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Bee poop and what to do about it

The following posts relate to bee feces. If it’s not what you’re looking for, the Index can help you find something more specific.


  • How the inverse square law governs the distribution of bee poop 500px-inverse_square_law-svgA while back I received an intriguing letter from a homeowner complaining about his neighbor’s beehives. The letter said, in part, “This year the landowner at the rear of my house installed approximately fifteen hives. Consequently, for three months now my house and cars have been smothered in bee poop. The beekeeper has said he ...
  • Bee poop on flowers: the best in sanitary practices? Sunshine made an unexpected appearance, so I got my camera and went looking for . . . well, I really didn’t know. Just something. The trees were heavy with blossoms, the bees were soaring, and it seemed like an all-around good day for photos. What I found was completely unexpected. I started photographing a honey bee ...
  • Yellow rain: but whose bees did it? Although it is late fall here in the northern hemisphere, it is late spring in New Zealand. Down there the honey bees are rocketing from nest to nectar and back again, feeding their young and leaving telltale yellow splotches everywhere. Earlier this week I received a fascinating e-mail from a man on the northern end of ...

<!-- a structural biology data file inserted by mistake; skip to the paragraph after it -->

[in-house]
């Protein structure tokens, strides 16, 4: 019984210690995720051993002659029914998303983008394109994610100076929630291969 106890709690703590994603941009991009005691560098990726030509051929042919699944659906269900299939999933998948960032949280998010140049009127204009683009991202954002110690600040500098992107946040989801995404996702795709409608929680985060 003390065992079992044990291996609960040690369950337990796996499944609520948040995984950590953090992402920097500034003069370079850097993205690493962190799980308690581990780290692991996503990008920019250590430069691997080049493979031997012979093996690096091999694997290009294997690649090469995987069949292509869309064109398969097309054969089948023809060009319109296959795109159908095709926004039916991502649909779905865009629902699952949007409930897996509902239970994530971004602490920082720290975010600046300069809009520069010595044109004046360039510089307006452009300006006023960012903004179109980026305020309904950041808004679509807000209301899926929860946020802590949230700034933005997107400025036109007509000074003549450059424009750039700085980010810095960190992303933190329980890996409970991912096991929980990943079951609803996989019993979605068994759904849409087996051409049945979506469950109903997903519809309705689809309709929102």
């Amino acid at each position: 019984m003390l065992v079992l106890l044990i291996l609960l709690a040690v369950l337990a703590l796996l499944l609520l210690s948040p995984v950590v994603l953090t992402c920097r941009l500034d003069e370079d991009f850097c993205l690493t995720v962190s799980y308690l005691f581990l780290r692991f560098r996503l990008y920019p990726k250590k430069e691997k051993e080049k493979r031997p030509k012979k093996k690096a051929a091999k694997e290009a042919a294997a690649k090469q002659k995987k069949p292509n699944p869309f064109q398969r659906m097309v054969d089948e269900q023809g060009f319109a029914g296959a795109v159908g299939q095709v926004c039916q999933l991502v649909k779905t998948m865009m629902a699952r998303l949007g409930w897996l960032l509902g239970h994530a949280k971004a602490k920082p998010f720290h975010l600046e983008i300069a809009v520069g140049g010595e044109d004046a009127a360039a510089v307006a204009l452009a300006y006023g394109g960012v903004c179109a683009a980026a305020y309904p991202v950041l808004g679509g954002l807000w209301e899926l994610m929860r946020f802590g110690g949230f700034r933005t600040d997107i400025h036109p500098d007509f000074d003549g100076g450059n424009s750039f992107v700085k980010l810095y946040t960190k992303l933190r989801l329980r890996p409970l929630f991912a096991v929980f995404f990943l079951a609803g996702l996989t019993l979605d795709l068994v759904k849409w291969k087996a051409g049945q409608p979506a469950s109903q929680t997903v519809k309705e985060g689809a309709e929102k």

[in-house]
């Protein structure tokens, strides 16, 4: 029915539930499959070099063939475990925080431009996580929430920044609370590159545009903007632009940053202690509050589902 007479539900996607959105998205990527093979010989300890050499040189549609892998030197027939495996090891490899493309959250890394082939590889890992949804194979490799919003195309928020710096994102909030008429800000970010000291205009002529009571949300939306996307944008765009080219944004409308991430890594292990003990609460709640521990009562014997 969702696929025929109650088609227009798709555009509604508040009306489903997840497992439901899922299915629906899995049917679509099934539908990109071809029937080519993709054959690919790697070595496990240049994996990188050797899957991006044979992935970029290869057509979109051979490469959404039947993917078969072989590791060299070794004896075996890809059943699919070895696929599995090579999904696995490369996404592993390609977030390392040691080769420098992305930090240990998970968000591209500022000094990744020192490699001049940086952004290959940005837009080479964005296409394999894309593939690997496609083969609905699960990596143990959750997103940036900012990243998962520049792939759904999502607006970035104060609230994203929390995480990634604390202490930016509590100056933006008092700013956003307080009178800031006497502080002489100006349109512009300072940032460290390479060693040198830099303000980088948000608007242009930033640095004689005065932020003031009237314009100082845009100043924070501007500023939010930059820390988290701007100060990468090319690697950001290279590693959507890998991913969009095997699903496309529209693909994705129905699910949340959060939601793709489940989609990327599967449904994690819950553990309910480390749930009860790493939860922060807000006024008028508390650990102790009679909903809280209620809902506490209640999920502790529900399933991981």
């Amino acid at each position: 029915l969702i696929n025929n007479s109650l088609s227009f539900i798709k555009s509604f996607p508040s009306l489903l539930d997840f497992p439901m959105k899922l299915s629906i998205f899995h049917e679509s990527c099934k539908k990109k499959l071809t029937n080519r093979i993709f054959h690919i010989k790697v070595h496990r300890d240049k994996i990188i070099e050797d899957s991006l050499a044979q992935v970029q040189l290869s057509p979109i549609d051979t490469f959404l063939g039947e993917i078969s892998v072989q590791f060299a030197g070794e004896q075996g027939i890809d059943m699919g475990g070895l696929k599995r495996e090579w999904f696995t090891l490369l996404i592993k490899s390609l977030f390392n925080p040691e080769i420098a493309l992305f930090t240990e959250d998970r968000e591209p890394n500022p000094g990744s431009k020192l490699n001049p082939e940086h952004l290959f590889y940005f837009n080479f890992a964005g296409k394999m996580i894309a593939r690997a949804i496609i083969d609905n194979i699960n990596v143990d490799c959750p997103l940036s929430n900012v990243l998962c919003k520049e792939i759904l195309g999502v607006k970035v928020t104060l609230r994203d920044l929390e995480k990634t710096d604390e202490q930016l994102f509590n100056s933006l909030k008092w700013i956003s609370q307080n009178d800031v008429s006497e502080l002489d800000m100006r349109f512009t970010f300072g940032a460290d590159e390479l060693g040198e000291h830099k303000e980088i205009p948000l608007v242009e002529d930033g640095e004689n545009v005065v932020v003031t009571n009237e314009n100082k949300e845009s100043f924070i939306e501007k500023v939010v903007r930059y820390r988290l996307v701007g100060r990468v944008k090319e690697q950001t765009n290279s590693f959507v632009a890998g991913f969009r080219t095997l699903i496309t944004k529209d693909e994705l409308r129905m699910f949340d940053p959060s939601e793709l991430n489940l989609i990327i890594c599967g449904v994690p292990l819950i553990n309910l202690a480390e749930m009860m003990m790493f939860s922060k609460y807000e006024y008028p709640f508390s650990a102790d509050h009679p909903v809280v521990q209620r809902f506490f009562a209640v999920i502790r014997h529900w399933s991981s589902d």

• Honey bee dysentery and water Dysentery in honey bees is one of those unfortunate terms that results in nothing but confusion and misconception. It’s right up there with the word “organic” to describe food grown without manmade fertilizers and pesticides. If you apply the traditional meaning of organic—which, with a few exceptions, refers to chemical compounds containing carbon—then the large ...
  • Nosema and dysentery are not the same Yesterday I read the following statement on the blog of a well-known beekeeper. “First I looked at the hive entrances which had signs of nosema the last time I visited. The hive looked just the same – no new nosema on the side of the hive.” Whoa! There are at least two things wrong with this ...
  • Honey bees collect Alaska cedar pollen Yesterday, when I saw hundreds of honey bees in the Alaska cedar hedge (Chamaecyparis nootkatensis) in front of my house, I thought they must be collecting propolis. But on closer inspection, it was obvious they were collecting pollen. Their corbiculae were full of pollen the exact color of the pollen-bearing strobili that adorned the tips ...
  • Readers: How do you remove bee poop stains from laundry? Dear Readers, An innkeeper in South Africa has a problem and maybe you can help. There, they hang the laundry outside to dry, but his inn is adjacent to a field with 100 hives. He can’t get the yellow/orange stains out of the laundry and wants to know if there is a way to do it. ...
  • Mischievous proliferous: the scoop on bee poop Okay, Mischievous proliferous is not an official name for anything, but it’s the name given to honey bees by my husband. It is loosely translated as “many troublemakers.” The problem he sees with honey bees in not the stinging or the intimidating flybys, but the prolific drops of feces that cover just about everything for ...
  • Sticky yellow bee droppings are a good thing If you are keeping bees for the first time you may have noticed all the fecal droppings, sometimes called frass, that appear out of nowhere on your cars, porch rails, or lawn furniture. These droppings are incredibly sticky and difficult to remove, even modern car washes leave them perfectly intact. They are often round and ...